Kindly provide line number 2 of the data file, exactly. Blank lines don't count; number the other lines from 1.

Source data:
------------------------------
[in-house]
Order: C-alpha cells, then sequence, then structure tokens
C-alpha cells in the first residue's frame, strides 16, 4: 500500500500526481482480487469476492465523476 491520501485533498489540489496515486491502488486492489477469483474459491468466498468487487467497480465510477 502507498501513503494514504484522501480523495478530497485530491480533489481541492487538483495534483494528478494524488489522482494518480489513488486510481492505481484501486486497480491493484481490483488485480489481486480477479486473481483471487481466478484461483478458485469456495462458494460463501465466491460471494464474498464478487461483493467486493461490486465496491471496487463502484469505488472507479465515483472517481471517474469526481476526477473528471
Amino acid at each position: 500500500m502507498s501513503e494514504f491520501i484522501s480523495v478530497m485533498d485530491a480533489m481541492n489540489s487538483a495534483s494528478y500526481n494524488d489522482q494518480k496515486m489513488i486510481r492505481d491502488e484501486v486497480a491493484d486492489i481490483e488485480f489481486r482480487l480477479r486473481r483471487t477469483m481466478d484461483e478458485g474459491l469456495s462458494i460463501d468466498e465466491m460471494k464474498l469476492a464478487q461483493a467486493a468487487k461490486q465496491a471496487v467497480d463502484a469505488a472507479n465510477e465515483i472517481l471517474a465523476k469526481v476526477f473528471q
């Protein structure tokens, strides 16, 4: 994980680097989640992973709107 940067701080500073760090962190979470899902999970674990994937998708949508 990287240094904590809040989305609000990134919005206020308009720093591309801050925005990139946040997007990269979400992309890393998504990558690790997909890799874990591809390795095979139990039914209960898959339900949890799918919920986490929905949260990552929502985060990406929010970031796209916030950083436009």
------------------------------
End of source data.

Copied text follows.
Order: C-alpha cells, then sequence, then structure tokens